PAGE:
Governor Patrick has filed legislation to reform the Board of Pharmacy and strengthen state oversight of the compounding pharmacy industry. This legislation, along with related actions the Administration is taking, builds on recommendations released last week by the Commission on Pharmacy Compounding.
“There is no action that we in government can take to prevent all abuses in all industries – but we must do what we can. This legislation makes patient safety paramount and will help fill the gaps in compounding pharmacy monitoring that allowed NECC to operate in the shadows,” said Governor Patrick. “Together these changes can ensure that the tragic events of last fall never happen again.”
Four Key Parts of the Legislation:
- Requires a special license for sterile compounding that will help regulators hold pharmacies accountable for their practices.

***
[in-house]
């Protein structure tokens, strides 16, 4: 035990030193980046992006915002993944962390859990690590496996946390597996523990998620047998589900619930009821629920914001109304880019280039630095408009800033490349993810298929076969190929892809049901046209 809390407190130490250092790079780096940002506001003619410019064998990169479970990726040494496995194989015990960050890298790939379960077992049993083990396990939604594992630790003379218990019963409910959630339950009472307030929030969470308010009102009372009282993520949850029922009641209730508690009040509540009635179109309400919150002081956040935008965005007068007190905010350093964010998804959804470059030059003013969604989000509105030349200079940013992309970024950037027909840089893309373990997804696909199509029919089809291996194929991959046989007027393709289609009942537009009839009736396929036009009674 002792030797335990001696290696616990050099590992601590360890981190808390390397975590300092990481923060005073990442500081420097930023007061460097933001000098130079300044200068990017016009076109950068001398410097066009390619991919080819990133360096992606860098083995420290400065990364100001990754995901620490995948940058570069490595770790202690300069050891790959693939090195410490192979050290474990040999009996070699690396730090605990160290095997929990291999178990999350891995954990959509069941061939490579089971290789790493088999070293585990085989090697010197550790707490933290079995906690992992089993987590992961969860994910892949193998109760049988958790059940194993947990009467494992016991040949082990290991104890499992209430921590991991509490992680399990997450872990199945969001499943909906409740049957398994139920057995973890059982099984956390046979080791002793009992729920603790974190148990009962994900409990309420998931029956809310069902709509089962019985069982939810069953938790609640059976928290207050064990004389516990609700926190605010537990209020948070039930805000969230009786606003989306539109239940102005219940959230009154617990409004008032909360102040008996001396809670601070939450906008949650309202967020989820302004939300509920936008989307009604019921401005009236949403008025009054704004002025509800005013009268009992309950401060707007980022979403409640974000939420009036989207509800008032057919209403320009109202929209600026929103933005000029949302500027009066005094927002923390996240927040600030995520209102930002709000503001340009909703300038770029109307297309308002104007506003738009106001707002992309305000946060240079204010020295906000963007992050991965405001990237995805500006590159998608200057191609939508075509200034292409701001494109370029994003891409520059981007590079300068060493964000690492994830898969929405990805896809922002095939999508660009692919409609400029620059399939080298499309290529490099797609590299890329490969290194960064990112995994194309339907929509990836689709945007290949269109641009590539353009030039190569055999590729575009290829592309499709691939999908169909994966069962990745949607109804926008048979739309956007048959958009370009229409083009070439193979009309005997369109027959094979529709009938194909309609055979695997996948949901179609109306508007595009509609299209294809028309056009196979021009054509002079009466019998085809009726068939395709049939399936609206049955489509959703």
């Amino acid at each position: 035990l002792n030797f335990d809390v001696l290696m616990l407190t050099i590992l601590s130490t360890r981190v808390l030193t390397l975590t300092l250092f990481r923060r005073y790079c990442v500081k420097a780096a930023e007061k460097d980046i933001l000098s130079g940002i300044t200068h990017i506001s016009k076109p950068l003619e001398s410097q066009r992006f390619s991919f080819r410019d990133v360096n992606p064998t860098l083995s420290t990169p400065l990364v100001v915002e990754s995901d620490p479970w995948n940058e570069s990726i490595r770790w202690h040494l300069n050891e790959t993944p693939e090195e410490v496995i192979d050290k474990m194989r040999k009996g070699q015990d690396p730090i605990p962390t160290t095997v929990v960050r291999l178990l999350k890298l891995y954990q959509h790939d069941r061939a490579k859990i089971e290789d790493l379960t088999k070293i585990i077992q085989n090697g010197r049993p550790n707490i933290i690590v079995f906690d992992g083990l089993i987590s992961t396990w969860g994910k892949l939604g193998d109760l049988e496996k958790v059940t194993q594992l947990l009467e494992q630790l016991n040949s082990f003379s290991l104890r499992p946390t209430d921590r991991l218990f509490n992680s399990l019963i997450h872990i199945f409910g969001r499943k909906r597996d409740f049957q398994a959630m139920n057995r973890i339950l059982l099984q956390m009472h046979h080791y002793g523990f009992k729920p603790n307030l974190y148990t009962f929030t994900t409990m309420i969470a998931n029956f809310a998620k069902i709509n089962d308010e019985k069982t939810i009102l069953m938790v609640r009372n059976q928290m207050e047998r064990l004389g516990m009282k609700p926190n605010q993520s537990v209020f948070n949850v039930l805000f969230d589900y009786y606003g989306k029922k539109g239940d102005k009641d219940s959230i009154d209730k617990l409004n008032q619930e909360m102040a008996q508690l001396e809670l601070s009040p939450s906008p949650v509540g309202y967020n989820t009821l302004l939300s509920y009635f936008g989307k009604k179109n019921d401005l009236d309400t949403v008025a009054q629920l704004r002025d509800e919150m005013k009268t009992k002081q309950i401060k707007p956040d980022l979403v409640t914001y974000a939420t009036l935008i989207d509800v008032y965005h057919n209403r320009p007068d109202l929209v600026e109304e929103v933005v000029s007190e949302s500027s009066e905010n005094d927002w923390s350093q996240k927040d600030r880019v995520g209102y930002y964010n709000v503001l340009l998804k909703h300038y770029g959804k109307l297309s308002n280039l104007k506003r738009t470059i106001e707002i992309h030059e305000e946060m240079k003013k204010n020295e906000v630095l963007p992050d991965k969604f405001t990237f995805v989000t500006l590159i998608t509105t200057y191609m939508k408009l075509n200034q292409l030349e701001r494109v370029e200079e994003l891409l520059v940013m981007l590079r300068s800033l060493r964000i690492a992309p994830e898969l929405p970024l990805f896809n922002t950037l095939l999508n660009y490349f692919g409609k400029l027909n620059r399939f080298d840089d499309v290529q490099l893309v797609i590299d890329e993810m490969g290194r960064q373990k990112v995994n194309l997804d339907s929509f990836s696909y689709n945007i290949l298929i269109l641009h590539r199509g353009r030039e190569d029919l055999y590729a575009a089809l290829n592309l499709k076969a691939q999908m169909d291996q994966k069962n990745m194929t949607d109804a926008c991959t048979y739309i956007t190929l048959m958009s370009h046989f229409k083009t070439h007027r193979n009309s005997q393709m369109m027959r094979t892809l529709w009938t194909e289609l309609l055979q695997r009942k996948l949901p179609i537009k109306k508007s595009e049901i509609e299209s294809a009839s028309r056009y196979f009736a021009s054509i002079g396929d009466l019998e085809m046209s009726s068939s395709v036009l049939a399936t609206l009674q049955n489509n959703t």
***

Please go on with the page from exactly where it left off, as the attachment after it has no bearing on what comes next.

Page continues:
- For the first time, authorizes the Board to assess fines against Massachusetts licensed pharmacies that violate Board of Pharmacy policies, regulations, or statute; and establishes whistleblower protections for pharmacists and pharmacy staff.
- Requires licensure for out of state pharmacies that deliver and dispense medications in the Commonwealth.
- Establishes a clear process to restructure and reorganize the composition of the Board of Pharmacy. The Board will include more members not practicing in the industry they are responsible for regulating. Under the legislation, the 11 member Board would be comprised of four pharmacists, one nurse, one physician, one pharmacy technician, one quality improvement expert, and three public members.
This announcement comes as the first of several reforms the Governor will propose over the next week to address specific needs as part of the Administration's continuing efforts to make government work better.